Sudbury

TSB cites poor track conditions as cause of 2015 Spanish, Ont. derailment

The Transportation Safety Board says poor track conditions and inadequate drainage caused a 2015 train derailment in northeastern Ontario, and the railway's track inspection and maintenance program was not effective.

No one was hurt in the crash and no dangerous good spilled

This train derailed near Spanish, Ont., about 100 km southwest of Sudbury. (Yvon Theriault/CBC)

The Transportation Safety Board of Canada says poor track conditions and inadequate drainage caused a 2015 train derailment in northeastern Ontario, and the railway's track inspection and maintenance program was not effective.

The agency released its report into the Nov.1 Huron Central Railway crash near Spanish, Ont.— located about 120 kilometres southwest of Sudbury — on Wednesday. No one was hurt in the crash, and no dangerous materials were spilled.

The investigation found that three locomotives and the first eight cars of the train derailed when the foundation underneath the tracks collapsed and a rail joint broke, according to a written release issued in conjunction with the report.

Five other empty cars near the middle of the train subsequently went off the tracks when they smashed into each other as the train rapidly decelerated, the report continued.

At the time, the train was going about 40 km/h (25 mph), the TSB said. The collision occurred on a stretch of line known as the Webbwood Subdivision.

Safety programs not effective, says TSB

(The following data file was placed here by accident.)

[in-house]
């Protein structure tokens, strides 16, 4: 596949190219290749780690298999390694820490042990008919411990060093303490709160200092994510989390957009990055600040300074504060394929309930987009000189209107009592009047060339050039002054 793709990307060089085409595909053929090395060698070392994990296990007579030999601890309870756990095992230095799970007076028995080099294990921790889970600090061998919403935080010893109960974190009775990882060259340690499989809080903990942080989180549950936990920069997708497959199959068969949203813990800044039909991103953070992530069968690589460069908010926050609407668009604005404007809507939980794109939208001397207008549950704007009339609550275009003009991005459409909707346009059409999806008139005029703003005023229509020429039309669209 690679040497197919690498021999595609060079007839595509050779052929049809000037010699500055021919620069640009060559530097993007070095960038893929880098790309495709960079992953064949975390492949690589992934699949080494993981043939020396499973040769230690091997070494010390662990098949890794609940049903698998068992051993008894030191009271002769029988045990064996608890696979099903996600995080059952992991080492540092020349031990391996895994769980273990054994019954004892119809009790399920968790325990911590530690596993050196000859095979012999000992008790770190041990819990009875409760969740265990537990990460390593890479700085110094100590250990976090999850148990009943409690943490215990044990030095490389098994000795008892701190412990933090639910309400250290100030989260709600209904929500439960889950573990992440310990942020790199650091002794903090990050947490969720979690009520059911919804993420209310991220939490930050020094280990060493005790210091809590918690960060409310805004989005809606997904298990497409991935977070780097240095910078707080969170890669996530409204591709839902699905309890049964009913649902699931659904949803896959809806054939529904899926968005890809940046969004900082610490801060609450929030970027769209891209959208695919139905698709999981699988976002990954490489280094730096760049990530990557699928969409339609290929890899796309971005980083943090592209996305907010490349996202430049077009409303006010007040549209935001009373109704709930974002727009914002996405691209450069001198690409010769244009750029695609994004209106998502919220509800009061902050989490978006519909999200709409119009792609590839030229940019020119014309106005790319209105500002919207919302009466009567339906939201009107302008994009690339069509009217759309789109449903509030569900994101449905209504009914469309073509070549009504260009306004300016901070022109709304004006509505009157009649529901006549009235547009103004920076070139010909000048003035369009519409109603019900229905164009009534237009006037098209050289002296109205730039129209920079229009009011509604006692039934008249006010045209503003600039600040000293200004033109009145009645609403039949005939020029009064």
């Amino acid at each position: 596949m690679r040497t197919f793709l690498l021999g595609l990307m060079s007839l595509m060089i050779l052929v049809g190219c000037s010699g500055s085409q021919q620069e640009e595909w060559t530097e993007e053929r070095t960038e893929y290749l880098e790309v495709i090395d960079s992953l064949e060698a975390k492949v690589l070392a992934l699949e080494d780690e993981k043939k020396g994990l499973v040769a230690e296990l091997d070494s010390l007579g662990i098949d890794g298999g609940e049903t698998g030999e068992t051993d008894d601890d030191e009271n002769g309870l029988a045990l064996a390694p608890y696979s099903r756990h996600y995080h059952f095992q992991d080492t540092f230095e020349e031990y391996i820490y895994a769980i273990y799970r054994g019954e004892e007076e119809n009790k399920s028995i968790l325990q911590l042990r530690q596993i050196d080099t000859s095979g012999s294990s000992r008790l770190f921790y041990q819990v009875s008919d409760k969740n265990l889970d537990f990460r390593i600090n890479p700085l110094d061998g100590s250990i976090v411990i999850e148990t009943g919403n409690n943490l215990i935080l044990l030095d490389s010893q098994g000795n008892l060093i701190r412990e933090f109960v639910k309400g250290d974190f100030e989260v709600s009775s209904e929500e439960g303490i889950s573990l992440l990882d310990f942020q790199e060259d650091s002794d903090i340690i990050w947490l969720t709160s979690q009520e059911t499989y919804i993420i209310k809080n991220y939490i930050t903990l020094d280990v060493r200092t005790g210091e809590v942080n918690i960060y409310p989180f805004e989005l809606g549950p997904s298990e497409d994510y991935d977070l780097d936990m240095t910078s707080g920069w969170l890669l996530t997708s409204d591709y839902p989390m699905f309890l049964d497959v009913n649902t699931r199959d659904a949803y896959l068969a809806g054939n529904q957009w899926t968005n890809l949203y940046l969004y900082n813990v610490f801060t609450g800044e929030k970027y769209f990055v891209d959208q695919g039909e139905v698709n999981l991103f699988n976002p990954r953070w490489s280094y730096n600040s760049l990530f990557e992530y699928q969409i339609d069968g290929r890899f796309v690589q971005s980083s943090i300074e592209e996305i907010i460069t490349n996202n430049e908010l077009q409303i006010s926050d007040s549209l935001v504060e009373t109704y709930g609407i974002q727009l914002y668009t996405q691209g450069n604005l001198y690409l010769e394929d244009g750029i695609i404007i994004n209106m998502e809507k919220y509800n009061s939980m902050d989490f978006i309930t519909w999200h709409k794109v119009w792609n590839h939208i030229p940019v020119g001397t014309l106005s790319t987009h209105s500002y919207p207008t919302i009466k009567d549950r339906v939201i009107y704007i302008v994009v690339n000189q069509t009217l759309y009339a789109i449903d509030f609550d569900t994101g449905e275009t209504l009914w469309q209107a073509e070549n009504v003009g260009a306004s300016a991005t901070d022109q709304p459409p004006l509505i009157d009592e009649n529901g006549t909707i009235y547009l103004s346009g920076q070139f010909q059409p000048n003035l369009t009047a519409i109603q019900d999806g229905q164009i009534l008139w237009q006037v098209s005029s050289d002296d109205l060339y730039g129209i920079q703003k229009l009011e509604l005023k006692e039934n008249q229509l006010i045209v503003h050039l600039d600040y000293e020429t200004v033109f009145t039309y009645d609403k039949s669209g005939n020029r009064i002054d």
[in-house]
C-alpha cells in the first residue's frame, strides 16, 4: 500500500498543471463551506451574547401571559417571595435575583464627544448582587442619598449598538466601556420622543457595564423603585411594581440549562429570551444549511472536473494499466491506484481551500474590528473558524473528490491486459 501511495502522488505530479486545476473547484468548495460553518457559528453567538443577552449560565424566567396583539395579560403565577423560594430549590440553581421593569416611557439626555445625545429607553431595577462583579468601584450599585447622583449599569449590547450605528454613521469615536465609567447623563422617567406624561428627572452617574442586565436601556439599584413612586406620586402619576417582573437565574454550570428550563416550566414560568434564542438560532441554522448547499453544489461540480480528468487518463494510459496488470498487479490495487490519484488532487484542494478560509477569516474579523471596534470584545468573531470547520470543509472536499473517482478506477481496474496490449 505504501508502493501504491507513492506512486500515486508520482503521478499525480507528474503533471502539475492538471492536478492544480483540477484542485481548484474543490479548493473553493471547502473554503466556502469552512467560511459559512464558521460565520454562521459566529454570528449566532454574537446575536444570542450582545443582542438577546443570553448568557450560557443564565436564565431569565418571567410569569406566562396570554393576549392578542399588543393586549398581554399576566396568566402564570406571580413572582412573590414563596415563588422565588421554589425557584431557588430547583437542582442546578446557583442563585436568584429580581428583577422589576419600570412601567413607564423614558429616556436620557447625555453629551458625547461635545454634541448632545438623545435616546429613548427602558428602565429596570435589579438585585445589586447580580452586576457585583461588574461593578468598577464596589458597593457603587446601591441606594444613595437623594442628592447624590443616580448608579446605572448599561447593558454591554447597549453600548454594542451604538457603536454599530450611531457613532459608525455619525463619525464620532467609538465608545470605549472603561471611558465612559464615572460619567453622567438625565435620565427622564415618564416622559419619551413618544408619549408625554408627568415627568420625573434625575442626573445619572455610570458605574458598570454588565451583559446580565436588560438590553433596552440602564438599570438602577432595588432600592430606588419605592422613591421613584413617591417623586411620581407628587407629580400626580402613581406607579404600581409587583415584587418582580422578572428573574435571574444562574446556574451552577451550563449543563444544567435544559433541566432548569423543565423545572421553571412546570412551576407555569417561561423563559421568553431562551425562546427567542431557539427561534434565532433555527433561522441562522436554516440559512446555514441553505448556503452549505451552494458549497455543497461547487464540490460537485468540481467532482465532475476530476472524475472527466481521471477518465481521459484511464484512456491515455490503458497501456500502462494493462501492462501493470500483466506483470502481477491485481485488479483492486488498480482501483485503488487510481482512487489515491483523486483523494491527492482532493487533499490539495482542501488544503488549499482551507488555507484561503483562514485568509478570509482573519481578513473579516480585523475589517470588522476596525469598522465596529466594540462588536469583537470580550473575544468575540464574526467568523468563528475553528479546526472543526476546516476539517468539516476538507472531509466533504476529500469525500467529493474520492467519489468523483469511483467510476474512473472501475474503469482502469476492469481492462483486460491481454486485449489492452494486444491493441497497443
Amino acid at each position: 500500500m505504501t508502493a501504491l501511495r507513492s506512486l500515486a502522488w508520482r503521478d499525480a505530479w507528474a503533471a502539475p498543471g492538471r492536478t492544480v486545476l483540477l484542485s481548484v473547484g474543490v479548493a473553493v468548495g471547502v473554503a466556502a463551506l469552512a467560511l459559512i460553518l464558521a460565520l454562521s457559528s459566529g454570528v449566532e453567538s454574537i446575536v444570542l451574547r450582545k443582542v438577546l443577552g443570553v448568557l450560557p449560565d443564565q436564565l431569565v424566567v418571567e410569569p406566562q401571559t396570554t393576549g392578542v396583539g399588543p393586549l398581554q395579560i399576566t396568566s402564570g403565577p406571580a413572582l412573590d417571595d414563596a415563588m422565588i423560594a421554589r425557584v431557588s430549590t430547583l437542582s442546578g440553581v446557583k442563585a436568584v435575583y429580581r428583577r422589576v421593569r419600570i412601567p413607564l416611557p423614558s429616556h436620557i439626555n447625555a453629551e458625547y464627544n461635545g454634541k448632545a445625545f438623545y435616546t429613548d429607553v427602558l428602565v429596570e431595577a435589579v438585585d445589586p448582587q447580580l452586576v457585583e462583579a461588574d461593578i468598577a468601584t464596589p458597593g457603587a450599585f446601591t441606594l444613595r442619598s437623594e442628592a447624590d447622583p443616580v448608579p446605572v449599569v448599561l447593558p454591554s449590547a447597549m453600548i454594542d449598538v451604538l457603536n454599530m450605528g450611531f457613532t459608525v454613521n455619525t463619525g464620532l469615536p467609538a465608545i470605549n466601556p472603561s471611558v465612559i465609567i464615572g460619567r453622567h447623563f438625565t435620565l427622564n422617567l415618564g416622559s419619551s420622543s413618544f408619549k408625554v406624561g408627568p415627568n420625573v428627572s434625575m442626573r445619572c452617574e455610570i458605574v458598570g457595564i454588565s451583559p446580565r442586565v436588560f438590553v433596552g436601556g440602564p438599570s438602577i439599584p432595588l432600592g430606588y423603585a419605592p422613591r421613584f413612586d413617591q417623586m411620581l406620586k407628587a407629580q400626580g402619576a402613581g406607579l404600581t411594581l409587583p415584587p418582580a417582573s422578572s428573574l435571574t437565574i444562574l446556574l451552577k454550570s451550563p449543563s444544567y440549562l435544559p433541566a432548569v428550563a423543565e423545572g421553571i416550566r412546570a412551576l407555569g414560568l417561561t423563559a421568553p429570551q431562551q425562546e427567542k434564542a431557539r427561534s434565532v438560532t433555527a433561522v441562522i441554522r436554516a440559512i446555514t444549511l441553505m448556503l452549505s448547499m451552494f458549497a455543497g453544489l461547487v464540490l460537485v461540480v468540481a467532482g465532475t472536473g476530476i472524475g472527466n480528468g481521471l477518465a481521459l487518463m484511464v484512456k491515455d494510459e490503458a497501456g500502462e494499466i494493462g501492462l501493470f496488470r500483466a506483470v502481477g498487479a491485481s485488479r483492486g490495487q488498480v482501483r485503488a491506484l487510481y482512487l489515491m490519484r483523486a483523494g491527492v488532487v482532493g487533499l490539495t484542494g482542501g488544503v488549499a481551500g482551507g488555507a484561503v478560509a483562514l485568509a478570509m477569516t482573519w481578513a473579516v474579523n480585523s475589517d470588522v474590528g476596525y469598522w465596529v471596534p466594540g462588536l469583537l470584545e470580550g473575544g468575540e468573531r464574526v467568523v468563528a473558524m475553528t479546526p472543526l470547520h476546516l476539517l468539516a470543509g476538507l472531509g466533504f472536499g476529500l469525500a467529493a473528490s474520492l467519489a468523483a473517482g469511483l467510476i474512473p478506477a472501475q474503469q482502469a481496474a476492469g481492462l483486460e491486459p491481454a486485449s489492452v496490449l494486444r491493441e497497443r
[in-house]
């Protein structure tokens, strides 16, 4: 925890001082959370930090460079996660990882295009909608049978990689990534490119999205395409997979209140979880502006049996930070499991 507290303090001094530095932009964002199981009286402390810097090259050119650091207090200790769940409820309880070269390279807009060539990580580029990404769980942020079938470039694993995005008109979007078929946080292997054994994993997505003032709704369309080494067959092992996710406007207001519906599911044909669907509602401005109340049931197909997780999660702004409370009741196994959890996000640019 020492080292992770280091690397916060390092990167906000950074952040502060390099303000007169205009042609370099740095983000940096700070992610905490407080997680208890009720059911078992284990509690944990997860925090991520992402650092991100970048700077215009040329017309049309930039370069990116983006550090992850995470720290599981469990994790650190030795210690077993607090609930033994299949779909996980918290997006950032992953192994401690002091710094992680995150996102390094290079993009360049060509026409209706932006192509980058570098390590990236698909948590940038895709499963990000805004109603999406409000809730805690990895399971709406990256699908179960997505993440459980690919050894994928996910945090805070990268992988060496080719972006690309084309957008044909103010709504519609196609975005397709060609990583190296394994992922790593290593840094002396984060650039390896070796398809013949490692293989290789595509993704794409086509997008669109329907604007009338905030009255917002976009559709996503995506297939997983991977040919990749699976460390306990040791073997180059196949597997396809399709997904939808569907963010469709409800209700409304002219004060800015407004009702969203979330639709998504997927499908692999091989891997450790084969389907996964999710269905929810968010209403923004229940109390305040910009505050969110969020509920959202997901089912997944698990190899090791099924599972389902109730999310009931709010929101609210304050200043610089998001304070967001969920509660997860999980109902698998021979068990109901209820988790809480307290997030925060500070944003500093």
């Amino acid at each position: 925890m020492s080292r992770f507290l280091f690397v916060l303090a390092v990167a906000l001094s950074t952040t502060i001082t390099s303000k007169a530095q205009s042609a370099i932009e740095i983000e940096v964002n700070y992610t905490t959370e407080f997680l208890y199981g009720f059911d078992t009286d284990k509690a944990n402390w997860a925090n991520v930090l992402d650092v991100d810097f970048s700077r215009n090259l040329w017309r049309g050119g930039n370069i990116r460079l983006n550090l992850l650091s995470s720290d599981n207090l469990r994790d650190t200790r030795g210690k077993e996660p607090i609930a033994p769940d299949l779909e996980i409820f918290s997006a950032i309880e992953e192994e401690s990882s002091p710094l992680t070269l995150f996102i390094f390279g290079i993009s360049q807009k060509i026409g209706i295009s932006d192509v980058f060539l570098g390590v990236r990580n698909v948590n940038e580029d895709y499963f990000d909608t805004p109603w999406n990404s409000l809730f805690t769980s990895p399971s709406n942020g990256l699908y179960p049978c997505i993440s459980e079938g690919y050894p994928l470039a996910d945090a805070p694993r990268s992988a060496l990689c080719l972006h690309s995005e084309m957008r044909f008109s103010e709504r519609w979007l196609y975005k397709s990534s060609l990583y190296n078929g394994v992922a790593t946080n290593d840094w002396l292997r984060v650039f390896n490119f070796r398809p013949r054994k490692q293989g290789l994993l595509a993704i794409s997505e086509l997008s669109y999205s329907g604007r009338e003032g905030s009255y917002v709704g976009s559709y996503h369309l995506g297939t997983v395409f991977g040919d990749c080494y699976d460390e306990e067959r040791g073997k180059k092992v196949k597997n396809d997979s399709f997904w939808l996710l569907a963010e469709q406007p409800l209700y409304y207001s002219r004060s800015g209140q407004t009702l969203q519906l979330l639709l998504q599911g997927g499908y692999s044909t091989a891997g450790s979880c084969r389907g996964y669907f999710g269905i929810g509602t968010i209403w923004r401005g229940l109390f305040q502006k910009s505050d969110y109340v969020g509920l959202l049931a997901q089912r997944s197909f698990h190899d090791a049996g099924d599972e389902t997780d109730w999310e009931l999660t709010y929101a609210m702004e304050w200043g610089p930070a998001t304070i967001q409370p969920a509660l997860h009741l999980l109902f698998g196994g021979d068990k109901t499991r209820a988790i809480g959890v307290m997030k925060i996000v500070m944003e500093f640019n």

The report called into question the track inspection and maintenance programs in effect at Huron Central Railway at the time.

The safety board said measures in effect were not equipped to properly deal with "infrastructure issues such as drainage, track instability, and rail joint defects."

Investigators found that a blocked culvert nearby had improperly drained the area during a period of prolonged rain, allowing water to pool, and compromise the base of the track. In addition, the TSB said a large number of rail joint defects were allowed to remain in service without proper follow-up inspections.

Orders were issued after the crash, the TSB said and were only lifted after subsequent repairs to the track passed inspection.

The Transportation Safety Board conducted its probe through a memorandum of understanding with Ontario as the Huron Central Railway is a provincially-regulated railway.

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